Cult videogames don’t come much cultier than Earth Defence Force 2017. A low-cost, extras-free and moderately well-received 2007 Japanese Xbox 360 exclusive, EDF 2017 was never really destined to transcend those modest origins. What it was destined to do – and what it very conclusively did – was to offer players an experience (championed by hardcore gamers via internet gaming forums worldwide) that simply doesn’t come along too often in this day and age. It was a deliberately antiquated and retrograde gaming experience that went out of its way to list utter carnage and deafening noise at the top of its becomingly short list of priorities.
A sequel was not inevitable but is wholly welcome, and one of the things that the first game inexplicably lacked – online co-op play – is this second game’s primary attraction. The plot in EDF: 2017 was utterly threadbare and absolutely nothing has changed, with Insect Armageddon offering up exactly the same brand of goofy, B-movie plotlessness. Genetically modified beings (read: giant insects, with cameo appearances by large robots and UFOs… just because) are briskly taking over planet Earth, and it’s your job – as a trooper for the indistinct ‘Lightning Alpha’ squad – to take them all out. It’s as gleefully unconcerned with story as any videogame since Space Invaders.
And if you think that its attitude towards narrative is old fashioned, level design gets exactly the same short shift. Every single environment in the game is basically a bland playground that only exists so that you can destroy it. One of the most addictive pleasures of EDF: 2017 was being able to completely dilapidate entire buildings – with nothing more significant than a few blasts from a measly rocket or grenade launcher – in a matter of seconds. Needless to say this dynamic reappears here in the rudest of health, and despite the fact that destroying buildings is rarely a strategic (or even necessary) manoeuvre, it never gets boring; and is symbolic of the game’s lunatic, kitchen sink approach.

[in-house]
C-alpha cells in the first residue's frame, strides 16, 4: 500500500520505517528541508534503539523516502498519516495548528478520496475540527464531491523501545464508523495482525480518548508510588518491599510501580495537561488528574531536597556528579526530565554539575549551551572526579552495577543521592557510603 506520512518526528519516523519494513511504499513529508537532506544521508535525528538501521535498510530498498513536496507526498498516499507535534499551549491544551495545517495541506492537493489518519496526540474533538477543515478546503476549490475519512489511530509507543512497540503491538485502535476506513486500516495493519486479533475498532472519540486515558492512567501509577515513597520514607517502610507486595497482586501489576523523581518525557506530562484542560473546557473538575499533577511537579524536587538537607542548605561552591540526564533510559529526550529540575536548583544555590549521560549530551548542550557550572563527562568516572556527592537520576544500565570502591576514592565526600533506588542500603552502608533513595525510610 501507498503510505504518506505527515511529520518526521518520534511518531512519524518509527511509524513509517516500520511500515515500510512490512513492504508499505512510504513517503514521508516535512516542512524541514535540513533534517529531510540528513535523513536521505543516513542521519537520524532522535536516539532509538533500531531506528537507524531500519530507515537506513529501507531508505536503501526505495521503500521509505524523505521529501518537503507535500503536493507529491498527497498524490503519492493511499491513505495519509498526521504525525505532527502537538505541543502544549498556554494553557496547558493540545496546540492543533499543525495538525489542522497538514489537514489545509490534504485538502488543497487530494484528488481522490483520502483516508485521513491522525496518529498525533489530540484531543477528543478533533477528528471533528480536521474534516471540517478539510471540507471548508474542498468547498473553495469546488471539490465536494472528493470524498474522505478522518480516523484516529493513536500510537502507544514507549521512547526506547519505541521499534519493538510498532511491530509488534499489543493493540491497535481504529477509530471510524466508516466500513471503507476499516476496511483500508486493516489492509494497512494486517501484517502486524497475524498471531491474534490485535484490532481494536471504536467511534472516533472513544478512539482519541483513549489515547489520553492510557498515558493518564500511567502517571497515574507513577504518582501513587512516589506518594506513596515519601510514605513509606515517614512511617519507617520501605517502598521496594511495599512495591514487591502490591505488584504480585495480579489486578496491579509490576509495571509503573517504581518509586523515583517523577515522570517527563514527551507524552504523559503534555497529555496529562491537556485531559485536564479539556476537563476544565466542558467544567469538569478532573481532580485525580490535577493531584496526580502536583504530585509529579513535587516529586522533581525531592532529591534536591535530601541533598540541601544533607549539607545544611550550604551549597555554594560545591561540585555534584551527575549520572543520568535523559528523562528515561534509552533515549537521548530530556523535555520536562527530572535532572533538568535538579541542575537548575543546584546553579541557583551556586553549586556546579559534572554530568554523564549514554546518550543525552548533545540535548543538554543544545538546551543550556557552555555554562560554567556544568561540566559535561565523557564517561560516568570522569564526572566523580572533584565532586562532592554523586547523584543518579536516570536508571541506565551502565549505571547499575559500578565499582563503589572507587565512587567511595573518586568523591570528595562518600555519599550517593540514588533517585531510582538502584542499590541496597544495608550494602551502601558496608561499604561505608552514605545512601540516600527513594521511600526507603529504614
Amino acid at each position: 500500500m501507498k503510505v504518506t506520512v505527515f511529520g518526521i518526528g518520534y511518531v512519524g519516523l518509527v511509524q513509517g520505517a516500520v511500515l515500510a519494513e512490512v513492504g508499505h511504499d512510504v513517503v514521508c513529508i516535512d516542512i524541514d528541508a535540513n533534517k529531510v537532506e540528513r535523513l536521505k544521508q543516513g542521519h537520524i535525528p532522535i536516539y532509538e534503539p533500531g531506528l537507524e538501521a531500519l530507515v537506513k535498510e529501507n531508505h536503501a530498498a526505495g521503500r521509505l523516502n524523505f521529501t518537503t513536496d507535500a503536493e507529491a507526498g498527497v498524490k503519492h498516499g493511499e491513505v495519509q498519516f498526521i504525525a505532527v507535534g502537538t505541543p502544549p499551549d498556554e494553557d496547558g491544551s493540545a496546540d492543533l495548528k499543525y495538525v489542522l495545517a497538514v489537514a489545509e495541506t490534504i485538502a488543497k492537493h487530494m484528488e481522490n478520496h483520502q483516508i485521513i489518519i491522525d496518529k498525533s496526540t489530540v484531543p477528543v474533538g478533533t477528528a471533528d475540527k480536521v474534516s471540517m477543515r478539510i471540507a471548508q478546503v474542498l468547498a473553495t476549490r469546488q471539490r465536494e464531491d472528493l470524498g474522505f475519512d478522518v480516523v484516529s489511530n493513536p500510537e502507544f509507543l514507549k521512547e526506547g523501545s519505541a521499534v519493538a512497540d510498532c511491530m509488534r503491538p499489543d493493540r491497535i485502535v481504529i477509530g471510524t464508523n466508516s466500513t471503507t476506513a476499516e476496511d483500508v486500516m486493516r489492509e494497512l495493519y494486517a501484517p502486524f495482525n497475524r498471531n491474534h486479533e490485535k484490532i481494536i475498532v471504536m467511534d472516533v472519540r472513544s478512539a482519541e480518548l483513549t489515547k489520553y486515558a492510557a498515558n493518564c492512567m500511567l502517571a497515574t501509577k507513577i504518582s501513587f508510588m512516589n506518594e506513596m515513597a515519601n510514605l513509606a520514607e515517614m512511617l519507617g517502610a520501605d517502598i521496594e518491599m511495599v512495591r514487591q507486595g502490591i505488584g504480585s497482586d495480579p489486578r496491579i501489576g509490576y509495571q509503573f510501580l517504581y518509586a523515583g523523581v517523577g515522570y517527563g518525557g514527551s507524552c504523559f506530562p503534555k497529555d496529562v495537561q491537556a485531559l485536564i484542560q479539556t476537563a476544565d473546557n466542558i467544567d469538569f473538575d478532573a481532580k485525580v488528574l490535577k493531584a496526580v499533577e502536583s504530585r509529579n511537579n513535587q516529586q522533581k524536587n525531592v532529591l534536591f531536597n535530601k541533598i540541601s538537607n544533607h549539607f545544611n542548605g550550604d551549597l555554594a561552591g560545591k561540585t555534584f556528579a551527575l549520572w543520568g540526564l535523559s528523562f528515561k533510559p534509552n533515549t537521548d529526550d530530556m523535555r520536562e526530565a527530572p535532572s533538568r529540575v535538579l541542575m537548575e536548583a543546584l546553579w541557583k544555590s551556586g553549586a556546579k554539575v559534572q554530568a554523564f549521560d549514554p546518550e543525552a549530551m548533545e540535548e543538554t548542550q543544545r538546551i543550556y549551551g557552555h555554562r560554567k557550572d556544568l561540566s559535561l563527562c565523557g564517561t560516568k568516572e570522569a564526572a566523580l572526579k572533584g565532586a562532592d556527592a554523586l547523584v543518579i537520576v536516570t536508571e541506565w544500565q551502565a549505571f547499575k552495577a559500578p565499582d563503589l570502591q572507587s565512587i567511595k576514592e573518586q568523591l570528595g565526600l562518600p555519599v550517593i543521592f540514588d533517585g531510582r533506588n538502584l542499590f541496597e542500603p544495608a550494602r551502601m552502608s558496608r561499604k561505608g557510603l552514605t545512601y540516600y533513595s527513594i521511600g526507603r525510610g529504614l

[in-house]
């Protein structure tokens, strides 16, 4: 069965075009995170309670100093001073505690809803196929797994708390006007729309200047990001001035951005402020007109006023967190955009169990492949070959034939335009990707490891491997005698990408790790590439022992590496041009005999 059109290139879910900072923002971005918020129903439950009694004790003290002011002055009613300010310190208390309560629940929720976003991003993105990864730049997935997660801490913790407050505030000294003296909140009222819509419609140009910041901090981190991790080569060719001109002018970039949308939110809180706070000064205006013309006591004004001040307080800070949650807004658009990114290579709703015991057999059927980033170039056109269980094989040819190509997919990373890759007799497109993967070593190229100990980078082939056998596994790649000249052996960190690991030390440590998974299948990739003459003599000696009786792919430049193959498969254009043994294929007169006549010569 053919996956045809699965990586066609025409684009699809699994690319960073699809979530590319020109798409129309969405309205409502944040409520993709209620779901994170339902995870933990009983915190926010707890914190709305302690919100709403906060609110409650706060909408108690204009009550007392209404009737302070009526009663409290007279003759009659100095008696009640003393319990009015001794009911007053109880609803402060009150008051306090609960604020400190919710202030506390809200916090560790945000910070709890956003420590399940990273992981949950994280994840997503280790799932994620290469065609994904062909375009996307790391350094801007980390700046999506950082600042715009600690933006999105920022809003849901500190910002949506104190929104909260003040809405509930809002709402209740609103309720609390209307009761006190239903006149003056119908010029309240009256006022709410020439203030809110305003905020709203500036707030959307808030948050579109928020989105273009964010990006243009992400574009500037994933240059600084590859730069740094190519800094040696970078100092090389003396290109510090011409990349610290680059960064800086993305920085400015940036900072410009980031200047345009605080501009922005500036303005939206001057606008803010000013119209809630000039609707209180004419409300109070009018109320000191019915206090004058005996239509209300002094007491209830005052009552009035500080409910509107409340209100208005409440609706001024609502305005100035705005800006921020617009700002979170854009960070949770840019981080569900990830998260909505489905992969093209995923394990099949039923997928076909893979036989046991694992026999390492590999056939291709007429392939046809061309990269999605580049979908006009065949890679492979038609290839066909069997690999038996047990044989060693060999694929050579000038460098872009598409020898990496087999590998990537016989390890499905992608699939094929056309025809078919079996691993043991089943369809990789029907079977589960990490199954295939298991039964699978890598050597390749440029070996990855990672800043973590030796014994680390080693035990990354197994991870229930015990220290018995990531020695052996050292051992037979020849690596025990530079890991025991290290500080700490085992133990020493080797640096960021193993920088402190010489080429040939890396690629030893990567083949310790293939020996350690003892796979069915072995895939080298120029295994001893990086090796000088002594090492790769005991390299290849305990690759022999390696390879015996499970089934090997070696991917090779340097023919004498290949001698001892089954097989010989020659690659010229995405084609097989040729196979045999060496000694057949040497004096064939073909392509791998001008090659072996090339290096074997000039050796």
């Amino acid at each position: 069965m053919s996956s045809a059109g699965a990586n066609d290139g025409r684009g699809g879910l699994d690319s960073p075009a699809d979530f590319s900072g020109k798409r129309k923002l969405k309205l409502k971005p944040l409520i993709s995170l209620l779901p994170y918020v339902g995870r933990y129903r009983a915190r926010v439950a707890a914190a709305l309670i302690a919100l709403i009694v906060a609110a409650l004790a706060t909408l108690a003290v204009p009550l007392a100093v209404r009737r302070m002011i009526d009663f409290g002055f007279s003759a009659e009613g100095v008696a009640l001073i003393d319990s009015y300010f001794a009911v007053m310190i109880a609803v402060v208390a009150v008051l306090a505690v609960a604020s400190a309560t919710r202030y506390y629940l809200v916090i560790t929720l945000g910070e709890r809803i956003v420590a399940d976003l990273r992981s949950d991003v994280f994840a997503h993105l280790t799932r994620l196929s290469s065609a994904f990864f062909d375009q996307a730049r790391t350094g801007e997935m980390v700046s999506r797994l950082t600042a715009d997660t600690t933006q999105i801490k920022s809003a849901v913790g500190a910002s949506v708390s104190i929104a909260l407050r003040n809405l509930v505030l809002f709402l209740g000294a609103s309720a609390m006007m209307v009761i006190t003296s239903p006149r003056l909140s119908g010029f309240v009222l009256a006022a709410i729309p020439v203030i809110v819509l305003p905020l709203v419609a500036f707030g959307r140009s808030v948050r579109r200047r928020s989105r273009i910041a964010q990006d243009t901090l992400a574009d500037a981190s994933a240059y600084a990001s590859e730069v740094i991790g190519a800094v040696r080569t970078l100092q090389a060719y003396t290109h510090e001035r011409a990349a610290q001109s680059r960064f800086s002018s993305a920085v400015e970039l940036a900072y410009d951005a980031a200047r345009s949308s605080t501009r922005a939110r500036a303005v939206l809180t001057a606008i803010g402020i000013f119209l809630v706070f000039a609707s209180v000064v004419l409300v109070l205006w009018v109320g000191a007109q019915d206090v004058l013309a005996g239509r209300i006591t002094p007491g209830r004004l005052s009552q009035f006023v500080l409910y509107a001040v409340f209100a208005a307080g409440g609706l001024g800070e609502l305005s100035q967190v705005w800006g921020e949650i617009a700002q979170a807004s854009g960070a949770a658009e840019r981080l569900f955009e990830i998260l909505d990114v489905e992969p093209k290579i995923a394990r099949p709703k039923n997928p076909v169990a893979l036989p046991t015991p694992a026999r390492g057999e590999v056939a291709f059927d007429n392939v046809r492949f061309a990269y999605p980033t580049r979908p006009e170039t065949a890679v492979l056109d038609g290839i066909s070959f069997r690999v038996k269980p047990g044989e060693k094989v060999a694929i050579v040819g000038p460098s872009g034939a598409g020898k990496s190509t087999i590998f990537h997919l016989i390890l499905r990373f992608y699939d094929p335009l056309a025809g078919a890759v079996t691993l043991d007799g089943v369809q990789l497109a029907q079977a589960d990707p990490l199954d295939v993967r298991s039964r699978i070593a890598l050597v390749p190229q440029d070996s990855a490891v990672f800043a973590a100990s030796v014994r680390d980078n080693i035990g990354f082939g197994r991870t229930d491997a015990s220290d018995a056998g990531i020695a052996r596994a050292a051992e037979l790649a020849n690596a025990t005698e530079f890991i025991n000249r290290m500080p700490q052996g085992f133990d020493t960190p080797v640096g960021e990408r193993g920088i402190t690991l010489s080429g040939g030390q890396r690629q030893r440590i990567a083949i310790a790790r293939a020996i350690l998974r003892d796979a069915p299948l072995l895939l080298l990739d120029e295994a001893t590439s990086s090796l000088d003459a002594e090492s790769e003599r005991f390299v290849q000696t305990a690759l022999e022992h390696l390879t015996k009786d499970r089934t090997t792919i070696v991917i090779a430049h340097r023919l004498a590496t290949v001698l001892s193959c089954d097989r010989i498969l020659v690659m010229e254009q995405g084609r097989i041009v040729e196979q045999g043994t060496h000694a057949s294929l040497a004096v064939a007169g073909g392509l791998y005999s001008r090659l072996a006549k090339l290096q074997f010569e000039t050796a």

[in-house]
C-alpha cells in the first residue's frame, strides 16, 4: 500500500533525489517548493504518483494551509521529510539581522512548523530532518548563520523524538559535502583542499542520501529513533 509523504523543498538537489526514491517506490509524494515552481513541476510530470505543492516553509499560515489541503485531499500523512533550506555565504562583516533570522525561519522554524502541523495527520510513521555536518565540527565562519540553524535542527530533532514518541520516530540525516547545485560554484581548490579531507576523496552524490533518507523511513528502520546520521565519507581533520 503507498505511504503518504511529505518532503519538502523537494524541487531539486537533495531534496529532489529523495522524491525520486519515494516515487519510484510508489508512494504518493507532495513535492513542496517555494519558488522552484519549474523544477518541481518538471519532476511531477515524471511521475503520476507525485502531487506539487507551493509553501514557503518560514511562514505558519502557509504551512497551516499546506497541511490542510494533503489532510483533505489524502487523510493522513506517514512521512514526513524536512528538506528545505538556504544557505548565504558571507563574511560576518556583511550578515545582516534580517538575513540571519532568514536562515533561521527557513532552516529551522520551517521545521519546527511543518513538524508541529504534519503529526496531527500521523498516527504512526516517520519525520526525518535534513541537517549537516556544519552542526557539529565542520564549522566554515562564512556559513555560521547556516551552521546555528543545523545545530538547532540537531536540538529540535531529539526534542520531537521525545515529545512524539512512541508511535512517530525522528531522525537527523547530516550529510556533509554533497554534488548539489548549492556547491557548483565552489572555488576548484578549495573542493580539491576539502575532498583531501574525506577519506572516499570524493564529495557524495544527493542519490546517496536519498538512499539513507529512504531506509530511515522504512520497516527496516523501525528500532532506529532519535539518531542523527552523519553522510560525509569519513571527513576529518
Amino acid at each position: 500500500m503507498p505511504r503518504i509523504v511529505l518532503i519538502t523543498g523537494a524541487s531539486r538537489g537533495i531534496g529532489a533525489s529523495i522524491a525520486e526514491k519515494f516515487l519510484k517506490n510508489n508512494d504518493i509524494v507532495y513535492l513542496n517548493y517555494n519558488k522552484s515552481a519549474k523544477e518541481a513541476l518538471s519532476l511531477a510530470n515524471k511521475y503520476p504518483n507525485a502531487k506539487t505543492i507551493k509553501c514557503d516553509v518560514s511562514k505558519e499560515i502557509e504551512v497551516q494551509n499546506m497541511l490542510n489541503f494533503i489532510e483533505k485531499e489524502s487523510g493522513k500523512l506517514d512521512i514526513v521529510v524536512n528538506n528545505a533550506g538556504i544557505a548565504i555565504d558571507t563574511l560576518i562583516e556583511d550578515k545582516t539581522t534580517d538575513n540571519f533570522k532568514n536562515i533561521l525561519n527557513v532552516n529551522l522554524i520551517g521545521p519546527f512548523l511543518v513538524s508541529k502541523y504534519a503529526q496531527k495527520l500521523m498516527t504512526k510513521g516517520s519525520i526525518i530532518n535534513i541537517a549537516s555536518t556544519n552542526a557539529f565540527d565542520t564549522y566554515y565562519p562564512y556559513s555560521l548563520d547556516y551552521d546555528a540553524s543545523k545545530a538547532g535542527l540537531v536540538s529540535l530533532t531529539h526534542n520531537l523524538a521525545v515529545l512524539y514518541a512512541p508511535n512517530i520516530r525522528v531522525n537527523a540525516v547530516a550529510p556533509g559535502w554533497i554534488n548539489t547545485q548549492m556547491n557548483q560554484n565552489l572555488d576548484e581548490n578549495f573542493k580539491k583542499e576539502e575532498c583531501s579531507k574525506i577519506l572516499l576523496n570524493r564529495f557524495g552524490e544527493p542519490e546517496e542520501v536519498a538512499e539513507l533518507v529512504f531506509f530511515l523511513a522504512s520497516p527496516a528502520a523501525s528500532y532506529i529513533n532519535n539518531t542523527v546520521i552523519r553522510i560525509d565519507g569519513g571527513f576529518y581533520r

So it’s a budget game and very proud of it. Although indisputably rough around the edges, Insect Armageddon is immeasurably prettier than its predecessor, and the core gameplay is every bit as bluntly uncomplicated. The only real change here is the fresh addition of character classes, and players who favour teamwork over mindless gunplay can now engage in both; partaking in the former whilst also feeling as if they’re fulfilling a specific role within their squad. It’s hardly Bad Company 2 – though its four separate loadouts do somewhat resemble the ones seen in that game – but it’s a very nice gesture intended to broaden the game’s appeal a tad.
But Insect Armageddon is still a deliberately hardcore proposition, and despite its rather mindless nature it definitely hasn’t been designed with casual gamers in mind. As was the case with the first game there is no checkpoint system at all, which means that players have to be prepared to digest it in half-hour chunks, at the very least. However, one very shrewd new addition makes those sessions fly by; the inclusion of Achievements and Trophies. These were basically ignored last time out – with a paltry roster of six unimaginative achievements present – but here they’re inventive and plentiful, and extend the game’s shelf-life quite considerably.
So like its predecessor it’s crude, straightforward and extremely entertaining, and particularly on co-op. It probably isn’t the kind of game that you’ll be inspired to rush through because it is deliberately repetitive, but like a battered old Monopoly set, when the time is right nothing can match it. The repetitive nature of the game is never to its detriment, and plenty of lesser games have aimed to provide this kind of simple wham-bang entertainment and have failed miserably. If you’ve ever fallen helmet over heels for a shooter of any kind, EDF: Insect Armageddon is ridiculously good fun, and if you were smitten by the original, it is simply not to be missed.
Earth Defence Force: Insect Armageddon is currently due for release on Friday July 22nd 2011, on Xbox 360 and Playstation 3.
Watch the Earth Defence Force: Insect Armageddon trailer here: